Tuesday, 30 November 2010

Miami Heat on fire, but not in a good way.

The Miami Heat are officially in crisis.

It's been bubbling for a while, with losses in 4 of their last 6 games, they now stand with a 10-8 record, only good enough for 5th place in the East. While the record is not particularly bad, and it still is early in the season, things are happening now that may have a damaging effect on the rest of the season.

During one of those 4 losses, coach Erik Spoelstra called for a time-out, and while he was walking towards his players, he and LeBron appeared to walk into each other accidentally. However, sharp-eyed analysts quickly pointed out that LeBron James appeared to intentionally walk into his coach in a show of anger and aggression. Allegedly, the players and their coach are not on good terms right now, with several players claiming that Spoelstra is not letting them 'be themselves.'

I'm going to back up Coach Spoelstra on this one, as much as I think he's got his tactics wrong. Spoelstra has got probably the hardest job in the NBA managing a team with two of the sport's best players. Dwyane Wade, long-time hero and adopted son of Miami, and LeBron James; newcomer, MVP, league's future and probably the largest ego in the game. Instantly Spoelstra had problems brewing. The Heat would need to put in hours upon hours of hard work and practice to be able to gel into an efficient and dangerous offensive unit. The problem is, LeBron James isn't exactly the type of guy who enjoys constant work and training. He goofs around and makes jokes throughout practices. Spoelstra allegedly lost patience with 'King' James and gave him a very humiliating dressing down in front of his team mates. Spoelstra is in a very difficult place right now. If he decides to give his players what they want and they still do not function as a team, he will be criticised for not laying down his authority. However, if he decides to maintain his tough stance, he risks losing the support of the men that matter, his players. I think Spoelstra needs to maintain his stance, but he also needs to sit his players down together, and they all need to talk. Spoelstra shouldn't lecture them about their failures, together they need to talk about how they are going to get this experiment to work.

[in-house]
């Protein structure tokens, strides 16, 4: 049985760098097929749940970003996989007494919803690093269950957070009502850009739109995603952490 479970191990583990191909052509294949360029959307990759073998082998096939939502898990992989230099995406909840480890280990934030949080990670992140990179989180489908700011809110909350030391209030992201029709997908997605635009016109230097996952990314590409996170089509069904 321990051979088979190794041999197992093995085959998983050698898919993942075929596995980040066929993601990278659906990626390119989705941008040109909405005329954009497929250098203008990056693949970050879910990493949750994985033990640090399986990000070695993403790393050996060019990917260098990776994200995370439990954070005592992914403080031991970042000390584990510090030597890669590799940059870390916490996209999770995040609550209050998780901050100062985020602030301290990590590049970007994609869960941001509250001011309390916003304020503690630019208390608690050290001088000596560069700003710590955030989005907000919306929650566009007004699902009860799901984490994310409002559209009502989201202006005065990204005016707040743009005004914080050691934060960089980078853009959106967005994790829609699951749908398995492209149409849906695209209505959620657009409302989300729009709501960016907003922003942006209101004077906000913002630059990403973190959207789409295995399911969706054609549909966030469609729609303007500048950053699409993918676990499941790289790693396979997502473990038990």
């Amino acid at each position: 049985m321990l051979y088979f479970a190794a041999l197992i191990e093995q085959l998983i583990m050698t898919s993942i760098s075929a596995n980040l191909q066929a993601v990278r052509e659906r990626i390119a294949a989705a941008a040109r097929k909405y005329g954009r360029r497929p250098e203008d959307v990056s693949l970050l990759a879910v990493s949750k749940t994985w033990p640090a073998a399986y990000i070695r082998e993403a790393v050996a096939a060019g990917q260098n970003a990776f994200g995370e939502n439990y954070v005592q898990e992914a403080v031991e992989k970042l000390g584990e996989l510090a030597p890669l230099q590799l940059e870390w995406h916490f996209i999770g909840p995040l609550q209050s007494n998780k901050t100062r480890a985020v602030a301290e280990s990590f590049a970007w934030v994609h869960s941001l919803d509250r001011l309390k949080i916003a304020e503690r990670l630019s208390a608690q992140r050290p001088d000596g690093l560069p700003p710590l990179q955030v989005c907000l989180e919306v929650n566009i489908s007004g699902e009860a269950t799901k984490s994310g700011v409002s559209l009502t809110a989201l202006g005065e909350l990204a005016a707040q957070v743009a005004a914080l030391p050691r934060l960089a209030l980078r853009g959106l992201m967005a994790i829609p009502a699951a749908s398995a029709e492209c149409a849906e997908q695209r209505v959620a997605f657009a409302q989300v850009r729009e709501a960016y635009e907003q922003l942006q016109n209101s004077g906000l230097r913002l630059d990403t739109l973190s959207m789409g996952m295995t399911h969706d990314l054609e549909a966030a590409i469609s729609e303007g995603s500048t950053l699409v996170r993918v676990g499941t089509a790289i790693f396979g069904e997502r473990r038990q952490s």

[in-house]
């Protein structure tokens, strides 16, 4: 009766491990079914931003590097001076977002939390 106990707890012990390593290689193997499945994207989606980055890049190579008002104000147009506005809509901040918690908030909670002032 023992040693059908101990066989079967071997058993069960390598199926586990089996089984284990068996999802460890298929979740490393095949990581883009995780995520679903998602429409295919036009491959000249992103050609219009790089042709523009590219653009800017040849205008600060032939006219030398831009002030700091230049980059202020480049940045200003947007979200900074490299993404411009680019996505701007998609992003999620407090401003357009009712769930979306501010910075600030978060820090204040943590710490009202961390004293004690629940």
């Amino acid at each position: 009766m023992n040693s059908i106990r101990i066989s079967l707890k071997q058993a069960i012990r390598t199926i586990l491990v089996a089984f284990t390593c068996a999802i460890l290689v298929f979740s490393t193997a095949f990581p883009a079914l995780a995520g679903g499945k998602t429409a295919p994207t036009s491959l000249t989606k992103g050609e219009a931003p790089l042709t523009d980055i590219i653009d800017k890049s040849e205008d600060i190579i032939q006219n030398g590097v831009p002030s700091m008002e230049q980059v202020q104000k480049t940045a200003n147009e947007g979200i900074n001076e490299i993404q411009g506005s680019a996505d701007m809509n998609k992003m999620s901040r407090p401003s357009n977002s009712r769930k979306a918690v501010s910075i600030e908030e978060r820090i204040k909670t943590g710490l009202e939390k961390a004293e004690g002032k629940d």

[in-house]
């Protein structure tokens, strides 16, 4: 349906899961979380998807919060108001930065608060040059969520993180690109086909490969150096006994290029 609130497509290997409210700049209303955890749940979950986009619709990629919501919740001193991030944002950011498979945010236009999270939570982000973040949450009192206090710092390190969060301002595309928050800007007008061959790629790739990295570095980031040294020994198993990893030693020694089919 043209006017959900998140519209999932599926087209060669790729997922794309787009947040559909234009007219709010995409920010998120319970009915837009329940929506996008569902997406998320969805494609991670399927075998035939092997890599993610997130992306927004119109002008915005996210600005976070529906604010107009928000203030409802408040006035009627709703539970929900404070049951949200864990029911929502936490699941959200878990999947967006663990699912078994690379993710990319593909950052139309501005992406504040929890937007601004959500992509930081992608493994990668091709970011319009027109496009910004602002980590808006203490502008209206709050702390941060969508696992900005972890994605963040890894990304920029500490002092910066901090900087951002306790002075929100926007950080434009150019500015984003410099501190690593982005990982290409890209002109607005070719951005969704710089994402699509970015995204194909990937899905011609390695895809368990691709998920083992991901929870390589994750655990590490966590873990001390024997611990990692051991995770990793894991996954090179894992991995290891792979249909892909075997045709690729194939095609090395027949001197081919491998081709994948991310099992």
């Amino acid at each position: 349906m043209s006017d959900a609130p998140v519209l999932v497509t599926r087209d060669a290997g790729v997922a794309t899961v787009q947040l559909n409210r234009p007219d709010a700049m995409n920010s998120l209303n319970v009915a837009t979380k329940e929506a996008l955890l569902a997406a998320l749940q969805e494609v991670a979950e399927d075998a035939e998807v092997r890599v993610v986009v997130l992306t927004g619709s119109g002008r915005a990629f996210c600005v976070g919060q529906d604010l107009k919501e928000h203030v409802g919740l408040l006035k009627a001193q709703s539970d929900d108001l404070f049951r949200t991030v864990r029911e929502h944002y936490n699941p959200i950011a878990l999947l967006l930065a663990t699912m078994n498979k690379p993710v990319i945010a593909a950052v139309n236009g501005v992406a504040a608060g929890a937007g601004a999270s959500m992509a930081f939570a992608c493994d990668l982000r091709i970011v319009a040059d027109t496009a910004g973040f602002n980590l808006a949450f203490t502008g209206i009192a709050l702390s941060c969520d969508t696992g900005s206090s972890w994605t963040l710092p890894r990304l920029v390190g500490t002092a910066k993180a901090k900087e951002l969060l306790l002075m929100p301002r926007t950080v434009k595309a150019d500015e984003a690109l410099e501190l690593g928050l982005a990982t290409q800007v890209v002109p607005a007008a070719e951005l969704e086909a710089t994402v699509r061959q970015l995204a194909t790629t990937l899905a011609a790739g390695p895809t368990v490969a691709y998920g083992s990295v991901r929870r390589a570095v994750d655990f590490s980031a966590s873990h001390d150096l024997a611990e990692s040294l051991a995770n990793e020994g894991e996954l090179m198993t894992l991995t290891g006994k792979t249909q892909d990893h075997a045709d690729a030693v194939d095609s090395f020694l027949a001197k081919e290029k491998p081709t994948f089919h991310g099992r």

The other problem in Miami are their fans. Not often a sentence that appears in sports. Miami's fans the league's worst for supporting their team right to the end of a game. They have hardly been turning up in numbers either at the start of the game, many only showing up well into the 1st Quarter. The fact that the Heat have had to start running prize schemes for fans who turn up for the Tip-Off.  Incredible.

No comments:

Post a Comment